Massaging statistics does not and cannot affect the underlying realities. The map is not the territory, nor the accounts the reality they describe. Our physical environment is not a tax system. You might be able to fool the Inland Revenue, but not Mother Nature. This goes for all other forms of pollution, depletion of fossil fuels and other natural resources, social issues, and so on. The stories we tell ourselves will not help us unless they relate usefully to what it actually happening and suggest practical action.

As I write these words, COP26 has yet to produce a definitive agreed text. I very much doubt whether that text, when it emerges – and something or other will have to emerge to justify the thing being held – will meet either of those criteria. There will be pledges. There will be nice-sounding generalisations. There will be continued growth in CO2 emissions and in all the other harms we are perpetrating to the living world to which we belong and on which we depend.

Nothing to see here, move along.

We no longer have the luxury of pretending that manipulating numbers in Excel is the same thing as making effective change in the world. We’ll probably keep on doing it, of course, because it’s what we do. But there will be a reckoning, and it will entail more than just a tax bill.

Comments are welcome, but I do pre-moderate them to make sure they comply with the house rules.

On the failure of imagination

What it will be Questiond When the Sun rises do you not see a round Disk of fire somewhat like a Guinea O no no I see an Innumerable company of the Heavenly host crying Holy Holy Holy is the Lord God Almighty…

William Blake, Vision of the Last Judgment

One of the many crises that industrial civilisation is currently facing, and to my mind one of the most serious, is a crisis of imagination. Indeed, an active imagination is something we fear, to the point of declaring it pathological. If William Blake were alive today he would almost certainly be on some fairly heavy-duty medication.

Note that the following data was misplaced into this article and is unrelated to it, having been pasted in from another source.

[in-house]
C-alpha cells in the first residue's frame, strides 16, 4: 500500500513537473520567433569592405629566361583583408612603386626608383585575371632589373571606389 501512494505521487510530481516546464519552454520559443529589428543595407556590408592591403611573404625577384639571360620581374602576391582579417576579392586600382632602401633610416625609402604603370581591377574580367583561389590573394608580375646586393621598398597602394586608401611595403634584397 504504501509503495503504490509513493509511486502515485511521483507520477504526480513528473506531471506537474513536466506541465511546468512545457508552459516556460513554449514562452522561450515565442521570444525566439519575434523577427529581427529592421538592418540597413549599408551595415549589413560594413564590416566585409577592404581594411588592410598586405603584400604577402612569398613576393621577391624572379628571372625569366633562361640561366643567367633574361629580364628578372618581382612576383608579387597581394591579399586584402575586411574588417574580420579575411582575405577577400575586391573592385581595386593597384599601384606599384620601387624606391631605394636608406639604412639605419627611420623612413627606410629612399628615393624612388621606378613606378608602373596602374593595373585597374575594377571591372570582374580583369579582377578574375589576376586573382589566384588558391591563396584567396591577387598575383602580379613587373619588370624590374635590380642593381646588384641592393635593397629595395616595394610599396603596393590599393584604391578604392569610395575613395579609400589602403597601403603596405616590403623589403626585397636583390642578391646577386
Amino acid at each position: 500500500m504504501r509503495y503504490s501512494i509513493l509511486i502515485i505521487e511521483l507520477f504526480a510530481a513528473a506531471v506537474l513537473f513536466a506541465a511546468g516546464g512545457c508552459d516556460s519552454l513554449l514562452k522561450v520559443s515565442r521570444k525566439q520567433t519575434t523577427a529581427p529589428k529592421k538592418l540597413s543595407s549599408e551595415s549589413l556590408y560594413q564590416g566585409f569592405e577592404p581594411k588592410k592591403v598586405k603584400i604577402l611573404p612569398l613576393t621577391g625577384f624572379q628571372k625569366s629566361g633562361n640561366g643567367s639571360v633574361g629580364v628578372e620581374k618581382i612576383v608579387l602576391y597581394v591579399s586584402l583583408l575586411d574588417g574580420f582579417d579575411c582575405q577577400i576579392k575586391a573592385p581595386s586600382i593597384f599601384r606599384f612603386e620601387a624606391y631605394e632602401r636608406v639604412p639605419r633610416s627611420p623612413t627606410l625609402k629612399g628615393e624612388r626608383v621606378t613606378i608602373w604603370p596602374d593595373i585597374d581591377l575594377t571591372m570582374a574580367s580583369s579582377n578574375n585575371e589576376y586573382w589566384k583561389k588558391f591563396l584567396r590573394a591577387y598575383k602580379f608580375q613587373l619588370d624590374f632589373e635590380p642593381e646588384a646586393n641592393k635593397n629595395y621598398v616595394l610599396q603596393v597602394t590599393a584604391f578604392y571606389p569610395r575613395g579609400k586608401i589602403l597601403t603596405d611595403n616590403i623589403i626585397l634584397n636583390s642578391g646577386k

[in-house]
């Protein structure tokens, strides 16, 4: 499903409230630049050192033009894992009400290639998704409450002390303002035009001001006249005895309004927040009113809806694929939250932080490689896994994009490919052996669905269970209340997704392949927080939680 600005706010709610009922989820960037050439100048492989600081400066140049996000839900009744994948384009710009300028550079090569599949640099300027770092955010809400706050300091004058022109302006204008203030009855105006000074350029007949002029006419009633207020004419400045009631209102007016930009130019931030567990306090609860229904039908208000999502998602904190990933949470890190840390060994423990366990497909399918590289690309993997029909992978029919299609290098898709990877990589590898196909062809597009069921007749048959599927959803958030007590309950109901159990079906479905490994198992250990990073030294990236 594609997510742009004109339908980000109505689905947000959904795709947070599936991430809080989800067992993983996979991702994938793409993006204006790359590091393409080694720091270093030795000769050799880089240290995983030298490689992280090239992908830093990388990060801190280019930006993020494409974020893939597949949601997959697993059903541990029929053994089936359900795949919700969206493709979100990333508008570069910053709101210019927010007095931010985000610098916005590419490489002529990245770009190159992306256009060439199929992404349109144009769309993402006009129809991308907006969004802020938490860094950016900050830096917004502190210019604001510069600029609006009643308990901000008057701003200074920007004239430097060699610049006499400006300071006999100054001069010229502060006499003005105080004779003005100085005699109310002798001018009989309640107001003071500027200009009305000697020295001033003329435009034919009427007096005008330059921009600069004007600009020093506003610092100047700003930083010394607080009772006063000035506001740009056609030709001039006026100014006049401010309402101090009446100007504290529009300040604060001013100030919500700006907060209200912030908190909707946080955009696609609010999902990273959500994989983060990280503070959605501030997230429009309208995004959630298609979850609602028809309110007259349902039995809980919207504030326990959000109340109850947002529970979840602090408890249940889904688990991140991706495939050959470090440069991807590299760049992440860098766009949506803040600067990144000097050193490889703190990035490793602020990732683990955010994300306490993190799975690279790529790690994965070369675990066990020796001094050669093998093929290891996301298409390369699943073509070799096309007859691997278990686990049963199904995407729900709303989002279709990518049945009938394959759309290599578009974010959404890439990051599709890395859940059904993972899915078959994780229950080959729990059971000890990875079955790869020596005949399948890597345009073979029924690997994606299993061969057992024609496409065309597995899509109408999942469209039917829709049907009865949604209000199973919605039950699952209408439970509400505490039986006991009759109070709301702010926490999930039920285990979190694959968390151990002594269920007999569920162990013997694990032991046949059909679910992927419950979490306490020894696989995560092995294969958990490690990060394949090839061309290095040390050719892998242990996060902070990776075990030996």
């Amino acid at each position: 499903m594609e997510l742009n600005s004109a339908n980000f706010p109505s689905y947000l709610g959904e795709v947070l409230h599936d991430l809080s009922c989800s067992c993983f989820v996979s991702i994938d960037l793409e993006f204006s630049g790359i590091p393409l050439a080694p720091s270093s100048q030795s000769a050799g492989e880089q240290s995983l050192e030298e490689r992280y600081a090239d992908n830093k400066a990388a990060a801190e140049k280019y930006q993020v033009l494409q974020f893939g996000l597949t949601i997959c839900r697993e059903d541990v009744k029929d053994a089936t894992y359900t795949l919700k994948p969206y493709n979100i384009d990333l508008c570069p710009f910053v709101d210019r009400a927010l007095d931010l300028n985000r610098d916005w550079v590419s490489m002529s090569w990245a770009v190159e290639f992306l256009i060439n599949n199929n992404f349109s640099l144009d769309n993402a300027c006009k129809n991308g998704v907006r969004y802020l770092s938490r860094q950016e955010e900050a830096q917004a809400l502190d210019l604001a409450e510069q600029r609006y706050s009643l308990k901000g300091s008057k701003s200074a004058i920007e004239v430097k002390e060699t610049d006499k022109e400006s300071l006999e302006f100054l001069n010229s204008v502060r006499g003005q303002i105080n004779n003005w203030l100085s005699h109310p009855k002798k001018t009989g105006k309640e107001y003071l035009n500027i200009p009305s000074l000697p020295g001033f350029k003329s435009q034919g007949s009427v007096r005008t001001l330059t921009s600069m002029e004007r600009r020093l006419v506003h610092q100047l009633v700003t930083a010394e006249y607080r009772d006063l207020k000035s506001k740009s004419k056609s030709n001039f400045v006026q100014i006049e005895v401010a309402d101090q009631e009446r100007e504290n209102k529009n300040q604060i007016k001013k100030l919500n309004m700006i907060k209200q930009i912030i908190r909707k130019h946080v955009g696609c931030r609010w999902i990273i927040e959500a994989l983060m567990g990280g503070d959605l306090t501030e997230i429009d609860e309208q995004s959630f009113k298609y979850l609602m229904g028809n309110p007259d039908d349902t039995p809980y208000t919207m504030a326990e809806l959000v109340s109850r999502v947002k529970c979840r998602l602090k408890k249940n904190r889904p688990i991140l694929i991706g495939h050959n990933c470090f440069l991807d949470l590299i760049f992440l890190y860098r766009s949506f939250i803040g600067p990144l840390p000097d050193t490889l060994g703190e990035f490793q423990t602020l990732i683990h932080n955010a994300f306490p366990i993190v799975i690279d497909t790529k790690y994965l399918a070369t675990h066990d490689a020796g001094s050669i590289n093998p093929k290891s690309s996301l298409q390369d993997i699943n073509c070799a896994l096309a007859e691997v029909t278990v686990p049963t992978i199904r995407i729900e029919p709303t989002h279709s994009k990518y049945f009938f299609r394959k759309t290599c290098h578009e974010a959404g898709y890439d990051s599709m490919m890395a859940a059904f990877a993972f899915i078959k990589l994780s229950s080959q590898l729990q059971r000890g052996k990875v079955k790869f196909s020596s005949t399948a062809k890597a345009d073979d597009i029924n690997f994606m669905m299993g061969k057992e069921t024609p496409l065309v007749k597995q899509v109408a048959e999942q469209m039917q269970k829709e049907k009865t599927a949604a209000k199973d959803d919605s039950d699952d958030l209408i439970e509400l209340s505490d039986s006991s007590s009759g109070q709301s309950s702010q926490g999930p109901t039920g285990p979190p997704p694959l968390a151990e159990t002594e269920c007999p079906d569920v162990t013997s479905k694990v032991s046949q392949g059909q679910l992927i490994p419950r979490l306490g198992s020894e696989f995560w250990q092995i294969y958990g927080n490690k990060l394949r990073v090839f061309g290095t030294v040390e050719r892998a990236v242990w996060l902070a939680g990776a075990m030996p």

Part of this is down to a cumbersome literal-mindedness that stems, I suspect, from the feeling that scientific discourse is the only vehicle of truth. Now the language of science is plain to the point of sterility – a scientific instrument 27 km (over 19 miles) across can only garner the adjective “large” even in a language unusually rich in adjectives denoting size (Ginormous Hadron Collider, anyone?). There is no room for ambiguity, let alone metaphor; it is like the Republic from which Plato wished to banish poets. But this is itself a rhetorical stance. When Julius Caesar wished to cultivate the image of a plain-speaking soldier, he published accounts of his wars in langage so simple that they are still used as introductory texts for students of Latin. This wasn’t because he was a plain-speaking soldier; he just wished to be taken for one.

In the same way, the authors of scientific papers wish to be taken for infallible oracles of truth. That’s fine so long as we realise that that’s what they’re doing. Certainly there are other ways of thinking, speaking and writing that also provide access to truths, not necessarily the same kinds of truths they are looking for at CERN, but nevertheless of value. And these are the truths we are lacking today, or so it seems to me.

When Shakespeare’s plays were originally produced, not only was Othello played by a white actor but all the female parts were played by men. Contemporary audiences nevertheless had no difficulty in believing in Romeo’s passion for Juliet, or Antony’s obsession with Cleopatra. You’d have a hard time staging a Shakespeare play that way now. (Having all the male parts played by women is apparently fine, though.)